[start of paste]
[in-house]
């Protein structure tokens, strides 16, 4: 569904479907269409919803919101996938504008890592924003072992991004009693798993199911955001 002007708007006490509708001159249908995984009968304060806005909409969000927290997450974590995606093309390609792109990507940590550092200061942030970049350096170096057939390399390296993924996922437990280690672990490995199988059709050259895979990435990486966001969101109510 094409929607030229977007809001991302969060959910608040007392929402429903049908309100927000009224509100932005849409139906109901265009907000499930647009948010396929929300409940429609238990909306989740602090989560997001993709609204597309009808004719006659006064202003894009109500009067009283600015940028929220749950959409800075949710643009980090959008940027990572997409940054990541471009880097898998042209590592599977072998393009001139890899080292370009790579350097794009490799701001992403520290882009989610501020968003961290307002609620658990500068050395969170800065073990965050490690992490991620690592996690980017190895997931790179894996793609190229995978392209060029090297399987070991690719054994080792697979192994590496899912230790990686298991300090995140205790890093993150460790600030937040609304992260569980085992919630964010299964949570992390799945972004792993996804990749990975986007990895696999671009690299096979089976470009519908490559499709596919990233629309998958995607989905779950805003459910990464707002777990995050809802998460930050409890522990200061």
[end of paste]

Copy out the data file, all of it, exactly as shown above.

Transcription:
[in-house]
């Protein structure tokens, strides 16, 4: 569904479907269409919803919101996938504008890592924003072992991004009693798993199911955001 002007708007006490509708001159249908995984009968304060806005909409969000927290997450974590995606093309390609792109990507940590550092200061942030970049350096170096057939390399390296993924996922437990280690672990490995199988059709050259895979990435990486966001969101109510 094409929607030229977007809001991302969060959910608040007392929402429903049908309100927000009224509100932005849409139906109901265009907000499930647009948010396929929300409940429609238990909306989740602090989560997001993709609204597309009808004719006659006064202003894009109500009067009283600015940028929220749950959409800075949710643009980090959008940027990572997409940054990541471009880097898998042209590592599977072998393009001139890899080292370009790579350097794009490799701001992403520290882009989610501020968003961290307002609620658990500068050395969170800065073990965050490690992490991620690592996690980017190895997931790179894996793609190229995978392209060029090297399987070991690719054994080792697979192994590496899912230790990686298991300090995140205790890093993150460790600030937040609304992260569980085992919630964010299964949570992390799945972004792993996804990749990975986007990895696999671009690299096979089976470009519908490559499709596919990233629309998958995607989905779950805003459910990464707002777990995050809802998460930050409890522990200061």